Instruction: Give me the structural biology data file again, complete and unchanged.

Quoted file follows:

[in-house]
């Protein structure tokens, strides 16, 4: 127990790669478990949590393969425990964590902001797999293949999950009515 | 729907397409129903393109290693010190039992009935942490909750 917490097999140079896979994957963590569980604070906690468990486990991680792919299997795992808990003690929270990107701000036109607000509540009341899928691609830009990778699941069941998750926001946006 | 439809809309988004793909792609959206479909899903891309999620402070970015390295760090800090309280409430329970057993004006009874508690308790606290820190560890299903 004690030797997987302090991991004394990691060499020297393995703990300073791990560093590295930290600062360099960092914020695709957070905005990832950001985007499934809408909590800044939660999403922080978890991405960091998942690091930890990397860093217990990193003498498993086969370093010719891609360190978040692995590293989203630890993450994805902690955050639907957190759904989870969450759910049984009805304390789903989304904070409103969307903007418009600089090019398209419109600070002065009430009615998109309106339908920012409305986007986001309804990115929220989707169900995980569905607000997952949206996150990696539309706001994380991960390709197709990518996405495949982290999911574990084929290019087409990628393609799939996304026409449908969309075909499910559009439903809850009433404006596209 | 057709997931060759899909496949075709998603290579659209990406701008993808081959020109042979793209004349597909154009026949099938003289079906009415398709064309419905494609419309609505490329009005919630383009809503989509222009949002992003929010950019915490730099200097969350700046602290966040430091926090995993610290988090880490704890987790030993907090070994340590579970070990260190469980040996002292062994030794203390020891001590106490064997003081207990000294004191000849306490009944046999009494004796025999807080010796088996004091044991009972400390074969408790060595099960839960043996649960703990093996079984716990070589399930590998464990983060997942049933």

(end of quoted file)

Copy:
[in-house]
């Protein structure tokens, strides 16, 4: 127990790669478990949590393969425990964590902001797999293949999950009515 | 729907397409129903393109290693010190039992009935942490909750 917490097999140079896979994957963590569980604070906690468990486990991680792919299997795992808990003690929270990107701000036109607000509540009341899928691609830009990778699941069941998750926001946006 | 439809809309988004793909792609959206479909899903891309999620402070970015390295760090800090309280409430329970057993004006009874508690308790606290820190560890299903 004690030797997987302090991991004394990691060499020297393995703990300073791990560093590295930290600062360099960092914020695709957070905005990832950001985007499934809408909590800044939660999403922080978890991405960091998942690091930890990397860093217990990193003498498993086969370093010719891609360190978040692995590293989203630890993450994805902690955050639907957190759904989870969450759910049984009805304390789903989304904070409103969307903007418009600089090019398209419109600070002065009430009615998109309106339908920012409305986007986001309804990115929220989707169900995980569905607000997952949206996150990696539309706001994380991960390709197709990518996405495949982290999911574990084929290019087409990628393609799939996304026409449908969309075909499910559009439903809850009433404006596209 | 057709997931060759899909496949075709998603290579659209990406701008993808081959020109042979793209004349597909154009026949099938003289079906009415398709064309419905494609419309609505490329009005919630383009809503989509222009949002992003929010950019915490730099200097969350700046602290966040430091926090995993610290988090880490704890987790030993907090070994340590579970070990260190469980040996002292062994030794203390020891001590106490064997003081207990000294004191000849306490009944046999009494004796025999807080010796088996004091044991009972400390074969408790060595099960839960043996649960703990093996079984716990070589399930590998464990983060997942049933």